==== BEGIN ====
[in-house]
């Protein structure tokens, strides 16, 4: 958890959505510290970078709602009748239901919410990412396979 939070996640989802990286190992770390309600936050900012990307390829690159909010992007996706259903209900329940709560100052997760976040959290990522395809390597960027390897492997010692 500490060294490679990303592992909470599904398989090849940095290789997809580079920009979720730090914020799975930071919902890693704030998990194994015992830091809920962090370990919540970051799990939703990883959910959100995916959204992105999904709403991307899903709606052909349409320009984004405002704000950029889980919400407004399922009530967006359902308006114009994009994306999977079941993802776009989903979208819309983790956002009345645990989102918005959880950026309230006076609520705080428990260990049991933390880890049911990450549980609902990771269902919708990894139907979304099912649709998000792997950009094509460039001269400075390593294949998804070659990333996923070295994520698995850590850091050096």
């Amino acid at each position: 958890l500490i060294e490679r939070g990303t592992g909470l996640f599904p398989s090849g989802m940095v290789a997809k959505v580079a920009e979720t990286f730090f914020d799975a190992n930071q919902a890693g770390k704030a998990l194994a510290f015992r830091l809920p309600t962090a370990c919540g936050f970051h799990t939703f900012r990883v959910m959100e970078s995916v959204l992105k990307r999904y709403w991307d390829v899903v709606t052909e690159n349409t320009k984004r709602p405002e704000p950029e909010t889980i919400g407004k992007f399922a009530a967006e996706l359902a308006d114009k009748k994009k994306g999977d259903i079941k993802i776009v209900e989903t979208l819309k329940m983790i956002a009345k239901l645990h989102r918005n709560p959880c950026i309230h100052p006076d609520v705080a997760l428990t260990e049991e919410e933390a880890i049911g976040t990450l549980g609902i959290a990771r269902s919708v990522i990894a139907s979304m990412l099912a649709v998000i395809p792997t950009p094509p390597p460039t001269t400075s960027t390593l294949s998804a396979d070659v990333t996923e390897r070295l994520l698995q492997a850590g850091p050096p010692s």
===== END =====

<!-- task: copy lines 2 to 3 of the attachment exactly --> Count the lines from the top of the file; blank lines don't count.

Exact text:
């Protein structure tokens, strides 16, 4: 958890959505510290970078709602009748239901919410990412396979 939070996640989802990286190992770390309600936050900012990307390829690159909010992007996706259903209900329940709560100052997760976040959290990522395809390597960027390897492997010692 500490060294490679990303592992909470599904398989090849940095290789997809580079920009979720730090914020799975930071919902890693704030998990194994015992830091809920962090370990919540970051799990939703990883959910959100995916959204992105999904709403991307899903709606052909349409320009984004405002704000950029889980919400407004399922009530967006359902308006114009994009994306999977079941993802776009989903979208819309983790956002009345645990989102918005959880950026309230006076609520705080428990260990049991933390880890049911990450549980609902990771269902919708990894139907979304099912649709998000792997950009094509460039001269400075390593294949998804070659990333996923070295994520698995850590850091050096």
């Amino acid at each position: 958890l500490i060294e490679r939070g990303t592992g909470l996640f599904p398989s090849g989802m940095v290789a997809k959505v580079a920009e979720t990286f730090f914020d799975a190992n930071q919902a890693g770390k704030a998990l194994a510290f015992r830091l809920p309600t962090a370990c919540g936050f970051h799990t939703f900012r990883v959910m959100e970078s995916v959204l992105k990307r999904y709403w991307d390829v899903v709606t052909e690159n349409t320009k984004r709602p405002e704000p950029e909010t889980i919400g407004k992007f399922a009530a967006e996706l359902a308006d114009k009748k994009k994306g999977d259903i079941k993802i776009v209900e989903t979208l819309k329940m983790i956002a009345k239901l645990h989102r918005n709560p959880c950026i309230h100052p006076d609520v705080a997760l428990t260990e049991e919410e933390a880890i049911g976040t990450l549980g609902i959290a990771r269902s919708v990522i990894a139907s979304m990412l099912a649709v998000i395809p792997t950009p094509p390597p460039t001269t400075s960027t390593l294949s998804a396979d070659v990333t996923e390897r070295l994520l698995q492997a850590g850091p050096p010692s």